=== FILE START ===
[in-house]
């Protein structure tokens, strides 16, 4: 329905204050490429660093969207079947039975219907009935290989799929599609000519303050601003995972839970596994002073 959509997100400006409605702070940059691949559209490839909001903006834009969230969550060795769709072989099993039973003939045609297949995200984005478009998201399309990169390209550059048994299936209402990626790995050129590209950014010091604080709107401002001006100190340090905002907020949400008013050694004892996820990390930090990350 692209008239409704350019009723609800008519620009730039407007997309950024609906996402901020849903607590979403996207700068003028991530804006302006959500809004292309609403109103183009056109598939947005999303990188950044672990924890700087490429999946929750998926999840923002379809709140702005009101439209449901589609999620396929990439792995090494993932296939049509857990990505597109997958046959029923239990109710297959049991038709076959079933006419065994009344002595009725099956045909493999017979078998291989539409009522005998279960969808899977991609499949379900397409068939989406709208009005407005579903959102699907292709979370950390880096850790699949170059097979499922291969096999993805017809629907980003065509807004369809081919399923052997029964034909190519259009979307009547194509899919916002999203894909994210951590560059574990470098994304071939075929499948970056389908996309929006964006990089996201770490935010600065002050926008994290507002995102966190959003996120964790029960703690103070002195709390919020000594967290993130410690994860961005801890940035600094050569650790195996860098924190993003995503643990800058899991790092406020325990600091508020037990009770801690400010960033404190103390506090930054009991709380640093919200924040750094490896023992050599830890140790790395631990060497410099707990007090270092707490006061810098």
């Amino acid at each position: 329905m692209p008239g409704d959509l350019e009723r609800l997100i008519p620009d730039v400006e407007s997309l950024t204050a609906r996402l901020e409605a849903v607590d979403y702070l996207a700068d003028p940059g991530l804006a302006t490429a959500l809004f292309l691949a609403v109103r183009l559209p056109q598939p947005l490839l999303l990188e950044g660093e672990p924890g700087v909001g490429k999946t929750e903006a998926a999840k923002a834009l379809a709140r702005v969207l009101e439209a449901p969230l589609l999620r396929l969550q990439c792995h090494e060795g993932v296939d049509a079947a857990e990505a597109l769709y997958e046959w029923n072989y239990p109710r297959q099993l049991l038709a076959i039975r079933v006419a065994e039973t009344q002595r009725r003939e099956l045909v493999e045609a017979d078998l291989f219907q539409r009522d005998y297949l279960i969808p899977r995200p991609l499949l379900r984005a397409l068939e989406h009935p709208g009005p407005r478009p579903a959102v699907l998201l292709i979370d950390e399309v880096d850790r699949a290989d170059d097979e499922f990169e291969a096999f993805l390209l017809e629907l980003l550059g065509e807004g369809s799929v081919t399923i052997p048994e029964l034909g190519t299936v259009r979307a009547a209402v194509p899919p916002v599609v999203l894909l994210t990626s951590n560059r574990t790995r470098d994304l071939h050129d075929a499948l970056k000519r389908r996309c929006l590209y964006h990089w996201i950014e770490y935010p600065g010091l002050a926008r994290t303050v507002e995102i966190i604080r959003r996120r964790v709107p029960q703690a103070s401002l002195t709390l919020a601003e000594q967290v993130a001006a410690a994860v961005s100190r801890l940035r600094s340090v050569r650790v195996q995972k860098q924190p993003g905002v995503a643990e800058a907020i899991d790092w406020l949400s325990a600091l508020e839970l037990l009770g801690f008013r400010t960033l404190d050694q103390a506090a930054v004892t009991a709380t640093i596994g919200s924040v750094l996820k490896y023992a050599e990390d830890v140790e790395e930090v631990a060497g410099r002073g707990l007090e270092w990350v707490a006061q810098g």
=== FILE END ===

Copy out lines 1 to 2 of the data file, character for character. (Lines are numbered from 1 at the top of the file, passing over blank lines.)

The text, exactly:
[in-house]
């Protein structure tokens, strides 16, 4: 329905204050490429660093969207079947039975219907009935290989799929599609000519303050601003995972839970596994002073 959509997100400006409605702070940059691949559209490839909001903006834009969230969550060795769709072989099993039973003939045609297949995200984005478009998201399309990169390209550059048994299936209402990626790995050129590209950014010091604080709107401002001006100190340090905002907020949400008013050694004892996820990390930090990350 692209008239409704350019009723609800008519620009730039407007997309950024609906996402901020849903607590979403996207700068003028991530804006302006959500809004292309609403109103183009056109598939947005999303990188950044672990924890700087490429999946929750998926999840923002379809709140702005009101439209449901589609999620396929990439792995090494993932296939049509857990990505597109997958046959029923239990109710297959049991038709076959079933006419065994009344002595009725099956045909493999017979078998291989539409009522005998279960969808899977991609499949379900397409068939989406709208009005407005579903959102699907292709979370950390880096850790699949170059097979499922291969096999993805017809629907980003065509807004369809081919399923052997029964034909190519259009979307009547194509899919916002999203894909994210951590560059574990470098994304071939075929499948970056389908996309929006964006990089996201770490935010600065002050926008994290507002995102966190959003996120964790029960703690103070002195709390919020000594967290993130410690994860961005801890940035600094050569650790195996860098924190993003995503643990800058899991790092406020325990600091508020037990009770801690400010960033404190103390506090930054009991709380640093919200924040750094490896023992050599830890140790790395631990060497410099707990007090270092707490006061810098």